Percorso:ANSA > Nuova Europa > Slovakia > Eu court rejects appeals against migrant relocation

Eu court rejects appeals against migrant relocation

Hungary and Slovakia criticize decision

07 September, 10:32
(ANSA) - BRUSSELS - The European Court of Justice on Wednesday dismissed the actions brought by Slovakia and Hungary against the provisional mechanism for the mandatory relocation of asylum seekers to relieve pressure on front-line countries. "That mechanism actually contributes to enabling Greece and Italy to deal with the impact of the 2015 migration crisis and is proportionate," the judges said in their ruling.

Foreign Minister Angelino Alfano tweeted "the European Court of Justice upheld our case: the redistribution of asylum seekers is compulsory in the #EU. Now let's supersede the old Dublin rules".

The Dublin Regulation says migrants must register and stay in their country of arrival.

The European Court of Justice affirmed the EU's founding principle of solidarity in its rejection of Slovakia and Hungary's suits, President Sergio Mattarella said, saying that "if the bond of solidarity fails, Europe fails".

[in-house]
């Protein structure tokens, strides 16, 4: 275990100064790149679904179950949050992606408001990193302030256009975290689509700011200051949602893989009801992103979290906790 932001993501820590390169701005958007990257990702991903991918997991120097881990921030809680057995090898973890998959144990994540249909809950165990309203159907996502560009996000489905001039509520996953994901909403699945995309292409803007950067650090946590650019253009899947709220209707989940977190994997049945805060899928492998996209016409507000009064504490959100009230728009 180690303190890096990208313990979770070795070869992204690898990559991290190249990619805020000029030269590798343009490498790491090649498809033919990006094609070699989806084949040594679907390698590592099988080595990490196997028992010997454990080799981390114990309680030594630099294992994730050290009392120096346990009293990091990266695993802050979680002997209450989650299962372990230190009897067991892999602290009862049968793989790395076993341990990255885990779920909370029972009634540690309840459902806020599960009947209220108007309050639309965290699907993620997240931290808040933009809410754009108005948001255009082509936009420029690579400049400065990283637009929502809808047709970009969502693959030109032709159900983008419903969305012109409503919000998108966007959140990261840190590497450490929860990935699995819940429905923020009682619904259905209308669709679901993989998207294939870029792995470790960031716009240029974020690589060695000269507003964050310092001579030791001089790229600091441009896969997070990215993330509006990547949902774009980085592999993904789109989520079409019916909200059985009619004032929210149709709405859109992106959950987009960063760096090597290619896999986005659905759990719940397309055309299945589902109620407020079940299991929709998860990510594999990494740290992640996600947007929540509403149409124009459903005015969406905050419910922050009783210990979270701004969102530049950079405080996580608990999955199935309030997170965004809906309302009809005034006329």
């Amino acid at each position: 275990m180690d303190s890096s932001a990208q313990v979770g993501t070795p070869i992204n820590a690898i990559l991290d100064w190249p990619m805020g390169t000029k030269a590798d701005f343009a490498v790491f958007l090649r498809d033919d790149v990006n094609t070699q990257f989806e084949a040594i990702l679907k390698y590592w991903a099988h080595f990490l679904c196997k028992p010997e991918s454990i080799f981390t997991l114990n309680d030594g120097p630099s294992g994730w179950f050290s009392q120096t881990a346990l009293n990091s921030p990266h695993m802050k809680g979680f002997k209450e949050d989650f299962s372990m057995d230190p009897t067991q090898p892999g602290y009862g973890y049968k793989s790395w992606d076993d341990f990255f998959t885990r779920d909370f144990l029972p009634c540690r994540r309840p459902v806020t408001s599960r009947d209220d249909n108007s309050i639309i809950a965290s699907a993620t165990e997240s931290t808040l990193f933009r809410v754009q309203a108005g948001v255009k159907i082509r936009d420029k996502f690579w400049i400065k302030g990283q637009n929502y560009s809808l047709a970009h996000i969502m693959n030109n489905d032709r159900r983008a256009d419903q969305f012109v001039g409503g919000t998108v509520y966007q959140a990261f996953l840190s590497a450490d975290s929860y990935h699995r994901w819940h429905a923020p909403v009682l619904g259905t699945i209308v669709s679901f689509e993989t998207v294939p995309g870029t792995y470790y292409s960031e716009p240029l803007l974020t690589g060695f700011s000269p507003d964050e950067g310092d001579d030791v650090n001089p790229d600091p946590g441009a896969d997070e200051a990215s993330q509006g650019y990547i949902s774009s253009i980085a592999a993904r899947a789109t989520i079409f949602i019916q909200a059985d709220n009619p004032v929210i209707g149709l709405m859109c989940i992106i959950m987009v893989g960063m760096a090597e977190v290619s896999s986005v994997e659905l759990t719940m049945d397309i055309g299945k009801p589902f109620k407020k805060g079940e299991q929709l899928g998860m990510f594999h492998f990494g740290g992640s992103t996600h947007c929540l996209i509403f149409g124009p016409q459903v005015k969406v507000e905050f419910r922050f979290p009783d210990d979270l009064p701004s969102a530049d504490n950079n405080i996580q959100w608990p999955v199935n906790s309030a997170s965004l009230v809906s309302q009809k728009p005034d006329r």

The decision has sparked criticism. Hungary and Slovakia lashed out at the EU after the decision, as did Poland and the Czech Republic. The decision was called ''outrageous and irresponsible'' to the point of ''putting European security at risk'', the Hungarian government said. EU Commissioner Dimitris Avramopoulos noted that the judiciary is independent in all EU states in which there is rule of law. Slovakia reacted by saying that the sentence should be complied with but that the relocation quotas do not work.

''The Slovak appeal did not concern the fact of whether or not Slovakia must take in migrants,'' Peter Susko said in commenting on the sentence to ANSA. ''It was about the problems in the procedure used by the EU Council of Ministers in deciding the quotas.'' The court's decision does not change the Polish government's stance on immigration policies, Prime Minister Beata Szydlo told journalists. Warsaw ''is a loyal partner of the EU that fulfills its commitments and hopes to be treated as such like other EU countries''. Czech Republic president Milos Zeman has said that the country must not give in to the EU on the issue of migrants.

''We should not give in to threats,'' he said. ''I will now say something that some people will not like: in the worst case scenario, it is always better to do without EU funds than let migrants in.'' (ANSA).

© Copyright ANSA - All rights reserved